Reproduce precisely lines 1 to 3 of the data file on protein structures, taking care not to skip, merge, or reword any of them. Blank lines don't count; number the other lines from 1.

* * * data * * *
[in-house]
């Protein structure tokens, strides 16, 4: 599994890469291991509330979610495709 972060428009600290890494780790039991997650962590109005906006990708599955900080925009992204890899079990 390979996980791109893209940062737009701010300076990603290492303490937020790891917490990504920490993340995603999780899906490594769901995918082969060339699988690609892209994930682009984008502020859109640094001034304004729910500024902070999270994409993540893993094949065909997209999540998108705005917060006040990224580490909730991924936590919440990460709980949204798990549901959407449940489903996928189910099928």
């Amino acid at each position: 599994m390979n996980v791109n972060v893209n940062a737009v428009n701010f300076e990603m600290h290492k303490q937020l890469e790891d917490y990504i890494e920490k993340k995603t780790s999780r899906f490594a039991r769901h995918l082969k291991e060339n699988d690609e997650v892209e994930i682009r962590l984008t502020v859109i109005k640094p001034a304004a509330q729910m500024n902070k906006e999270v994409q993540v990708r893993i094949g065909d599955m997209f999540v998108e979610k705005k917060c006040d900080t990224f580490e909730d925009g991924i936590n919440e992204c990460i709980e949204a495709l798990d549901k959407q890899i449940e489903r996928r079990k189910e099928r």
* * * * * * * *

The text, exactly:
[in-house]
């Protein structure tokens, strides 16, 4: 599994890469291991509330979610495709 972060428009600290890494780790039991997650962590109005906006990708599955900080925009992204890899079990 390979996980791109893209940062737009701010300076990603290492303490937020790891917490990504920490993340995603999780899906490594769901995918082969060339699988690609892209994930682009984008502020859109640094001034304004729910500024902070999270994409993540893993094949065909997209999540998108705005917060006040990224580490909730991924936590919440990460709980949204798990549901959407449940489903996928189910099928």
């Amino acid at each position: 599994m390979n996980v791109n972060v893209n940062a737009v428009n701010f300076e990603m600290h290492k303490q937020l890469e790891d917490y990504i890494e920490k993340k995603t780790s999780r899906f490594a039991r769901h995918l082969k291991e060339n699988d690609e997650v892209e994930i682009r962590l984008t502020v859109i109005k640094p001034a304004a509330q729910m500024n902070k906006e999270v994409q993540v990708r893993i094949g065909d599955m997209f999540v998108e979610k705005k917060c006040d900080t990224f580490e909730d925009g991924i936590n919440e992204c990460i709980e949204a495709l798990d549901k959407q890899i449940e489903r996928r079990k189910e099928r």